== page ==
Persuading people — especially large new populations of first-time car-owners in developing countries — to drive their cars less won’t be easy. But it’s vitally important for reducing the risks of climate change, lowering dependence on oil and improving public health.
Globally, road transport is the second largest source of human-generated greenhouse gas emissions (GHG) after electricity generation. In the heavily car-dependent US, it accounts for 27 percent of emissions; even in more-efficient Europe, that figure remains close to 20 percent.
Although it’s a major cause of pollution — not to mention pollution-related health problems and road accident injuries and deaths — road transport also brings lots of benefits. So simply saying no to motorized travel isn’t a realistic option.
“Growth and development are primarily a matter of mobility. Mobility of people for access to employment, education and health, mobility of goods to supply the world markets that ensure the dynamism of economic activity,” states a recent report from the World Bank, “Turning the Right Corner: Ensuring Development Through a Low-Carbon Transport Sector.” “In other words, stop moving, emit less, is not an option.”
So if we can’t “stop moving,” what can we do? Lowering the carbon impact of transport is something that requires not just one approach, but many.
The World Bank’s recommendations? One, eliminate gas and diesel subsidies that make gas below-market cheap in places like Saudi Arabia. Two, set a price on carbon. And, three, signal the true costs of transport to users from local air pollution, time lost to congestion and injuries/deaths from accidents.
In 2007, for example, Beijing’s traffic generated $3.5 billion in health costs alone, according to the World Bank. Setting a price on such external costs could help cities and countries generate income they could use to invest in public transport and other efficiency improvements.
“Rough estimates of the revenue potential suggest that it could be even higher than the additional funding required for the low-carbon transition,” the World Bank report concludes. “If so, efforts to increase the efficiency of the transport sector could make it possible to reduce taxes that are harmful to growth and welfare. A broad agenda to make the sector more efficient provides far stronger incentives to reduce GHG emissions than a narrow climate policy program that implicitly assumes that all other inefficiencies have been removed. An efficient transport sector protects the environment and advances development.”
The right package of ambitious policies could cut urban transport-related emissions by up to 80 percent by 2040, according to German researchers.
Writing in the journal Environmental Research Letters, researchers Felix Creutzig, Rainer Mühlhoff and Julia Römer found that — added to existing demographic trends and improvements in fuel efficiency, three additional types of policies could help bring about large emissions reductions.
These policies include “pull” policies that attract commuters to low-carbon forms of transport like bicycles and bus rapid transit; “push” policies like congestion charging and reduced parking availability that discourage the use of polluting personal vehicles; and land-use policies that promote denser, more efficient development by prohibiting big-box stores in outlying areas or restricting new development only to areas served by public transport.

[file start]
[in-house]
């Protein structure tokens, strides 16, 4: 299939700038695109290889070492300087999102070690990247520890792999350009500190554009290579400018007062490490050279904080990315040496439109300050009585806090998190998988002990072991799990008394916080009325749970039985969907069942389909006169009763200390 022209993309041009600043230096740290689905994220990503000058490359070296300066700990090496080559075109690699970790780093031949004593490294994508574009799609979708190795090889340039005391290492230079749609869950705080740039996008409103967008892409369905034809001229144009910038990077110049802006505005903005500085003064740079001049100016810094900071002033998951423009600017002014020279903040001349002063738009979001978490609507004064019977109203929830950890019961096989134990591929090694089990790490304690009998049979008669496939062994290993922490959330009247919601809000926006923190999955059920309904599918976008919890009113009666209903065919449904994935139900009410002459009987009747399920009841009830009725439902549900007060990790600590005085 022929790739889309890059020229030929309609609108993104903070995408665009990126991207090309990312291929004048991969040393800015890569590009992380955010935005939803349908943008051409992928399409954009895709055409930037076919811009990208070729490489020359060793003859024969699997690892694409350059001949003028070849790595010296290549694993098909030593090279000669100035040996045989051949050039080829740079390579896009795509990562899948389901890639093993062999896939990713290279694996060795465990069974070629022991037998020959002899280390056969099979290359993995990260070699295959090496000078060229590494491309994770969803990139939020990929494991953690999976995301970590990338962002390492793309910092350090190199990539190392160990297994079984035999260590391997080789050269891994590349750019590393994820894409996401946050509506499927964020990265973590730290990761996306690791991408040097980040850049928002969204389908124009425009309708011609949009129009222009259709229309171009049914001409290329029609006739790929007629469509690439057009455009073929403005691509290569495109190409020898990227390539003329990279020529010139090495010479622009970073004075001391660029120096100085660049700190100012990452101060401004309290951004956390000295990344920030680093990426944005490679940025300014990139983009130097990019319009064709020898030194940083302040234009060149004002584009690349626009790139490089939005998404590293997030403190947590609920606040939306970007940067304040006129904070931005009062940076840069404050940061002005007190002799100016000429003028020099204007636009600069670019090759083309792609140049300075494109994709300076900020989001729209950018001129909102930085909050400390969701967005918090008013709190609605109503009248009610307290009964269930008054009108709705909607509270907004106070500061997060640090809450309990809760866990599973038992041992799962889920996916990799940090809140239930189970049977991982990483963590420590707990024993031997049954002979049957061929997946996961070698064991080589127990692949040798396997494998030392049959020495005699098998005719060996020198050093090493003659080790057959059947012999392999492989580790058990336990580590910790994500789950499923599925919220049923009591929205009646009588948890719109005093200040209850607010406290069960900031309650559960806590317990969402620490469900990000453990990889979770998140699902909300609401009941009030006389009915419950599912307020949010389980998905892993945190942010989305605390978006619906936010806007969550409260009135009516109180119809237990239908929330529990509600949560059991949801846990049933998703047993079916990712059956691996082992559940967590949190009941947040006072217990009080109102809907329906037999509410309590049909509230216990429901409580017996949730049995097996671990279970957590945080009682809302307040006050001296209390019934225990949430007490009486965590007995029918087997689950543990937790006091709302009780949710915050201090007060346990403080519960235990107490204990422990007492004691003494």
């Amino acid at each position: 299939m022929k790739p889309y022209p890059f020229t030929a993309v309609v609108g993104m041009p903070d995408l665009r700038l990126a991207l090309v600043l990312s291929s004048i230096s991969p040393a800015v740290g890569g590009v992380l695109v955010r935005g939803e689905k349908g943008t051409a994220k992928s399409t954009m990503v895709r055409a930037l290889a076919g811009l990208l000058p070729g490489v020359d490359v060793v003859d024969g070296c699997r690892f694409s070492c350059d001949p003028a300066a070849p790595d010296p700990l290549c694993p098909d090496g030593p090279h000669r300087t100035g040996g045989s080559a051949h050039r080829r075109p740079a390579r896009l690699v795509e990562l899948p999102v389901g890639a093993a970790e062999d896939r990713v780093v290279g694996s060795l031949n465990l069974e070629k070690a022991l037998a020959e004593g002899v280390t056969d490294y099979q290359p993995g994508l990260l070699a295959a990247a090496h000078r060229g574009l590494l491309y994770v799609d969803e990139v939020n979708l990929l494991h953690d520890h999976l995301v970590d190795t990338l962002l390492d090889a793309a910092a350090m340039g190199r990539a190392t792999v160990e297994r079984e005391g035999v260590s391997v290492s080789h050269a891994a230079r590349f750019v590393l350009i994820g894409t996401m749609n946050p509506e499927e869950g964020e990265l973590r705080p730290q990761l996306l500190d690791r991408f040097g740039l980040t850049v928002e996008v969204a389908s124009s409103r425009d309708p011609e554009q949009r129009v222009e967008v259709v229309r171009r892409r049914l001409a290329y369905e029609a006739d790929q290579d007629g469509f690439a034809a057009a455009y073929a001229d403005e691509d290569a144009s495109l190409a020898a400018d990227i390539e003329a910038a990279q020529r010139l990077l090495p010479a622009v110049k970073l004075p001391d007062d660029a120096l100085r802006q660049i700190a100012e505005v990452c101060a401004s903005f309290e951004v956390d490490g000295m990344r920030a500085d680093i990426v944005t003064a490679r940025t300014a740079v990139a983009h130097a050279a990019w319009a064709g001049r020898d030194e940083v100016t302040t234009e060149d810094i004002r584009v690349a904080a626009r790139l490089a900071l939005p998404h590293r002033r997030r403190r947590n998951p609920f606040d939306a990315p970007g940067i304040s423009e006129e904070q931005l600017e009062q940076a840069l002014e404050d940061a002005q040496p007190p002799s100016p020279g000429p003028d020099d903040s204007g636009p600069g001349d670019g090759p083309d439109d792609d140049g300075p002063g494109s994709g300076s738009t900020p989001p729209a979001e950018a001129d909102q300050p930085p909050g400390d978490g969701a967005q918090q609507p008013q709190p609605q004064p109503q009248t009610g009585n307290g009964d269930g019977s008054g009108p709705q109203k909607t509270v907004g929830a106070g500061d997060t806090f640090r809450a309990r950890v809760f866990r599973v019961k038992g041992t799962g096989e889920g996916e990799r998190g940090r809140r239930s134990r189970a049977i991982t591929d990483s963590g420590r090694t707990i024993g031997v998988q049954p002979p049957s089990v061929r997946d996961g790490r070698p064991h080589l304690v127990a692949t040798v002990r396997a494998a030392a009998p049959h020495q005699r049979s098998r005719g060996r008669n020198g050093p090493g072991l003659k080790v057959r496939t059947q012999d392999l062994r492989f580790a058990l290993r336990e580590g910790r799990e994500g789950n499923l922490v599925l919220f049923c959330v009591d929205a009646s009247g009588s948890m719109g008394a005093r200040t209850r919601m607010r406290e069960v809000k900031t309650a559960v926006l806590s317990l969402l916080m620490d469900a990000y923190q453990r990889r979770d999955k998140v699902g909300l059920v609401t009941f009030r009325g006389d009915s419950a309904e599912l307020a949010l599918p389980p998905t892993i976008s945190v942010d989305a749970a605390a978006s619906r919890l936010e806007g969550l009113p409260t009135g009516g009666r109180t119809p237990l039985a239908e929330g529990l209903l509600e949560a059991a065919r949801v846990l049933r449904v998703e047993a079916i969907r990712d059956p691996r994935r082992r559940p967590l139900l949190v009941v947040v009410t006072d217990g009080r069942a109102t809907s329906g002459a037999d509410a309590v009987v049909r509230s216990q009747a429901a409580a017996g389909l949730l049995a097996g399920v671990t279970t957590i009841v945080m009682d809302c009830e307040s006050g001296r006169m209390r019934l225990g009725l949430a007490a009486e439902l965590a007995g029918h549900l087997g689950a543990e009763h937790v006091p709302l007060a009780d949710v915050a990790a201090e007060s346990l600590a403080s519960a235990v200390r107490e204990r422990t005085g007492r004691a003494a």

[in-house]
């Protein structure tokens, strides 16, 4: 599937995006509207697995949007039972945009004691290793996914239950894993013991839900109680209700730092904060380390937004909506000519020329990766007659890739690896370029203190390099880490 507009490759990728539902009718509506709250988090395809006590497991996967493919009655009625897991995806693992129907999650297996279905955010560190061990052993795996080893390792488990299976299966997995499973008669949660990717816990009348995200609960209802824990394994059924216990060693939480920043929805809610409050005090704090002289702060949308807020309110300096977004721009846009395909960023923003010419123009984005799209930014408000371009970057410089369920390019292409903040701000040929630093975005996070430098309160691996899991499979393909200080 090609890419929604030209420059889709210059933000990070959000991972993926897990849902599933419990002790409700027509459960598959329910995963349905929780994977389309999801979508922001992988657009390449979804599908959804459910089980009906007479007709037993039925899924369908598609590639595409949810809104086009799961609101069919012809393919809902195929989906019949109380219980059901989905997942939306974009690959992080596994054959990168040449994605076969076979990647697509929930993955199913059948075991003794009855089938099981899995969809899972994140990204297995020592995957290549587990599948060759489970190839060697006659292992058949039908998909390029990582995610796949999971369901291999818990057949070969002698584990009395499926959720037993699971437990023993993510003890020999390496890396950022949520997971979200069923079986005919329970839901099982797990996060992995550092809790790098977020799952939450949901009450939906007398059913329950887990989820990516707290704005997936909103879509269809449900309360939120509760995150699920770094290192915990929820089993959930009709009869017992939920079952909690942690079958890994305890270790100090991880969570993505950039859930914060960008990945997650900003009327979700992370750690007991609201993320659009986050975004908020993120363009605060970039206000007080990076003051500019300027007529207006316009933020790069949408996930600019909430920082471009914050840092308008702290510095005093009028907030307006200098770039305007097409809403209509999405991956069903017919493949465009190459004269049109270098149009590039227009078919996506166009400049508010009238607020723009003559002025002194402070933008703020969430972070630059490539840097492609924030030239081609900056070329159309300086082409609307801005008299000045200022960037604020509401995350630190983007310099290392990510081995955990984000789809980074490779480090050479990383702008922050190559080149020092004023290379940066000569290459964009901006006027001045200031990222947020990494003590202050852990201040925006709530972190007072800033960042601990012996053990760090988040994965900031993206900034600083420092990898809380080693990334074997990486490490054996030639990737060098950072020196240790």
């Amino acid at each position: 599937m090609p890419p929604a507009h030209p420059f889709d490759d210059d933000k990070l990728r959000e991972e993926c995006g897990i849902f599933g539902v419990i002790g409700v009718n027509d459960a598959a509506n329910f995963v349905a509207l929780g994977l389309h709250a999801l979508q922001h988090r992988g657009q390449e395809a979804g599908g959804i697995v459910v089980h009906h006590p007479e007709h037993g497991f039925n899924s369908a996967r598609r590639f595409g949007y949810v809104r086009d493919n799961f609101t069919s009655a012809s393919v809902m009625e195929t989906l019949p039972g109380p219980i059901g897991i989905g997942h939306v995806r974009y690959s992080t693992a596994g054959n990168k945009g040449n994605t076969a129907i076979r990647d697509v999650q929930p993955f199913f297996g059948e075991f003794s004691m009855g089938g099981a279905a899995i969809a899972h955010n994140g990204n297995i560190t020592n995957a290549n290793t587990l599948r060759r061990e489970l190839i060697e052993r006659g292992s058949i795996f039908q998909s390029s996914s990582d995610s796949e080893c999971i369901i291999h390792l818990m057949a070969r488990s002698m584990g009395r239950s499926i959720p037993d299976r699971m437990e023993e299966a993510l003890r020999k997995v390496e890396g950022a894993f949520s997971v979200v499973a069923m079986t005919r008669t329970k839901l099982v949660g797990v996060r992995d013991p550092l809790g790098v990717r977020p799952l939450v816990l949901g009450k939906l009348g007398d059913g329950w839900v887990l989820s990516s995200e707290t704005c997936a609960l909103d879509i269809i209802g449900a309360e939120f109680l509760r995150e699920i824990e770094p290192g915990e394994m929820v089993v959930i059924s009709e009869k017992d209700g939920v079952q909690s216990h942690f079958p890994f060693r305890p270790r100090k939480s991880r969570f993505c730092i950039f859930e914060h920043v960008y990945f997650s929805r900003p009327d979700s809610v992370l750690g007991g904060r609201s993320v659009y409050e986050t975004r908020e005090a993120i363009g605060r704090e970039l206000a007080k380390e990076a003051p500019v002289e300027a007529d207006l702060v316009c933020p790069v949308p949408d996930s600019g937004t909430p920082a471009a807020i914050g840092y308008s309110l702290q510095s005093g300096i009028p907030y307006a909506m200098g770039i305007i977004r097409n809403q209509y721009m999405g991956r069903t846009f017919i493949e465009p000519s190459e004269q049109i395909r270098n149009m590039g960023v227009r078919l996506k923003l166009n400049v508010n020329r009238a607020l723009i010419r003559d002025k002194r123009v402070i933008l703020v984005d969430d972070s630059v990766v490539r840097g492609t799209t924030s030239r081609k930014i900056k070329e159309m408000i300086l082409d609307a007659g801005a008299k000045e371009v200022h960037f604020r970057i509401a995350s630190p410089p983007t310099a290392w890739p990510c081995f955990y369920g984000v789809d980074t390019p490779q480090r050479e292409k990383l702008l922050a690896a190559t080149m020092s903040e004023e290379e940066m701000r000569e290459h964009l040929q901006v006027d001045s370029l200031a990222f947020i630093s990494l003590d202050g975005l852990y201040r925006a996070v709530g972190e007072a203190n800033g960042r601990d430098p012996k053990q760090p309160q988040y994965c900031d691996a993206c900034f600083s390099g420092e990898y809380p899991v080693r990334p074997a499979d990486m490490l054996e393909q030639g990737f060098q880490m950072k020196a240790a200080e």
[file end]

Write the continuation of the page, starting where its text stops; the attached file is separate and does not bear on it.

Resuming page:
The result will vary according to each city’s existing infrastructure. Cities like Freiburg and Malmö, for example, could accommodate forms of transport where more than half the population could get around by bicycle. Larger cities like Barcelona and Sofia, on the other hand, could see more than 50 percent of trips handled by public transport.
Such transitions could also produce “significant concurrent co-benefits in cleaner air, reduced noise ambience, fewer traffic-related injuries and deaths, more physical activity, less congestion and monetary fuel savings,” the researchers write.
Hong Kong is among the cities that have already made a dramatic switch to large-scale, lower-carbon transport. By the late 1970s, it was growing by around 10 percent a year and had seen car ownership more than double over the previous decade. The city responded by — among other steps — improving public tranport, tripling the license fee for cars and doubling fuel taxes. By 1985, the number of private cars in Hong Kong was half what it was six years earlier.
A number of other cities that have improved their transport footprint are currently vying for the Institute for Transportation and Development Policy’s 2013 Sustainable Transport Award, to be announced Jan. 15. They include:
- Bremen, Germany, which has become a showcase for car-sharing;
- Lviv, Ukraine, which is launching smart traffic controls to prioritize public transport;
- Mexico City, which expanded its bus rapid transit and metro systems in 2012;
- Rio de Janeiro, which recently launched its first bus rapid transit corridor; and
- Rosario, Argentina, which is encouraging more cycling through a public bicycle system, new bike lanes, expanded bike parking and car-free Sundays on some streets.